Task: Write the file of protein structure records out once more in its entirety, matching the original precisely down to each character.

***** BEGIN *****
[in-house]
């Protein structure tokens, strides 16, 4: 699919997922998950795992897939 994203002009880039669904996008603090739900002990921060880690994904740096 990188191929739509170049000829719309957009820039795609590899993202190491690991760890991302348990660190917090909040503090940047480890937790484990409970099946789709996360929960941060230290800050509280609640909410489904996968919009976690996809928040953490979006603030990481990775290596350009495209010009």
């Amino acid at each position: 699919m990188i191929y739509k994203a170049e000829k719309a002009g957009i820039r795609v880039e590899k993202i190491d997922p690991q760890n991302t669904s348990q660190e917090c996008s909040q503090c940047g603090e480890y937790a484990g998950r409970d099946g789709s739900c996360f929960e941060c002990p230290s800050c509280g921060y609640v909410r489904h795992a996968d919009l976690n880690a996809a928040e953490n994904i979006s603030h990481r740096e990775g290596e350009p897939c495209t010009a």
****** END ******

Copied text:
[in-house]
């Protein structure tokens, strides 16, 4: 699919997922998950795992897939 994203002009880039669904996008603090739900002990921060880690994904740096 990188191929739509170049000829719309957009820039795609590899993202190491690991760890991302348990660190917090909040503090940047480890937790484990409970099946789709996360929960941060230290800050509280609640909410489904996968919009976690996809928040953490979006603030990481990775290596350009495209010009």
């Amino acid at each position: 699919m990188i191929y739509k994203a170049e000829k719309a002009g957009i820039r795609v880039e590899k993202i190491d997922p690991q760890n991302t669904s348990q660190e917090c996008s909040q503090c940047g603090e480890y937790a484990g998950r409970d099946g789709s739900c996360f929960e941060c002990p230290s800050c509280g921060y609640v909410r489904h795992a996968d919009l976690n880690a996809a928040e953490n994904i979006s603030h990481r740096e990775g290596e350009p897939c495209t010009a």